One of my favorite things about teenagers is their passion. They feel and believe things deeply, often resulting in actions based on those feelings and beliefs.
With the evolution of the Black Lives Matter and #MeToo movements, I’ve seen teens take to the streets, seeking justice and equality. Eighteen-year-old Greta Thunberg has become famous for fighting climate change. The brave students who survived the devastating Parkland high school shooting became activists for gun control. Famous or not, teens everywhere make their voices heard in their classrooms and on social media every day.
Please enjoy this inspiring list of books about teens who want to change the world for the better.
Destination Unknown by Bill Konigsberg
The first thing I noticed about C.J. Gorman was his plexiglass bra.
So begins Destination Unknown. It's 1987 in New York City, and Micah is at a dance club, trying to pretend he's more out and outgoing than he really is. C.J. isn't just out--he’s completely out there, and Micah can't help but be both attracted to and afraid of someone who travels so loudly and proudly through the night.
A connection occurs. Is it friendship? Romance? Is C.J. the one with all the answers... or does Micah bring more to the relationship that it first seems? As their lives become more and more entangled in the AIDS epidemic that’s laying waste to their community, and the AIDS activism that will ultimately bring a strong voice to their demands, whatever Micah and C.J. have between them will be tested, strained, pushed, and pulled--but it will also be a lifeline in a time of death, a bond that will determine the course of their futures.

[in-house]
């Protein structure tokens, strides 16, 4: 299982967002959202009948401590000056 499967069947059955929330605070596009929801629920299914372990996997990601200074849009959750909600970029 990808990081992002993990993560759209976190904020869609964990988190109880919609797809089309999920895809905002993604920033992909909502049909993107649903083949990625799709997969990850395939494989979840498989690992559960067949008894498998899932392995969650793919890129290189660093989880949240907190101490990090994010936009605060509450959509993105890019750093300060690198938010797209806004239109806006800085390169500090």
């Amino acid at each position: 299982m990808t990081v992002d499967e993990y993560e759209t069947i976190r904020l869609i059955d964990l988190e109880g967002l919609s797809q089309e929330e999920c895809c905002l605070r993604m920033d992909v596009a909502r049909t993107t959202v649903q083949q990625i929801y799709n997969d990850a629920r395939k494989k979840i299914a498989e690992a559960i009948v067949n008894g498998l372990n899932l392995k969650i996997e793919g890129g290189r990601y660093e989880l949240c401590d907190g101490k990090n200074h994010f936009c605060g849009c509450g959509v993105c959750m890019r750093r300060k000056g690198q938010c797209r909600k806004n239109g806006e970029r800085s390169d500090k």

The Black Girls Left Standing by Juliana Goodman
Sixteen-year-old Beau Willet has dreams of being an artist and one day leaving the Chicago projects she's grown up in. But after her older sister, Katia, is killed by an off-duty police officer, Beau knows she has to clear her sister's name by finding the only witness to the murder; Katia's no-good boyfriend, Jordan, who has gone missing. If she doesn't find him and tell the world what really happened, Katia's death will be ignored, like the deaths of so many other Black women who are wrongfully killed.
With the help of her friend, Sonnet, Beau sets up a Twitter account to gather anonymous tips. But the more that Beau finds out about her sister's death, the more danger she finds herself in. And with a new relationship developing with her childhood friend, Champion, and the struggle to keep her family together, Beau is soon in way over her head. How much is she willing to risk to clear her sister's name and make sure she's not forgotten?
The Silence That Binds Us by Joanna Ho
Maybelline Chen isn't the Chinese Taiwanese American daughter her mother expects her to be. May prefers hoodies over dresses and wants to become a writer. When asked, her mom can't come up with one specific reason for why she's proud of her only daughter. May's beloved brother, Danny, on the other hand, has just been admitted to Princeton. But Danny secretly struggles with depression, and when he dies by suicide, May's world is shattered.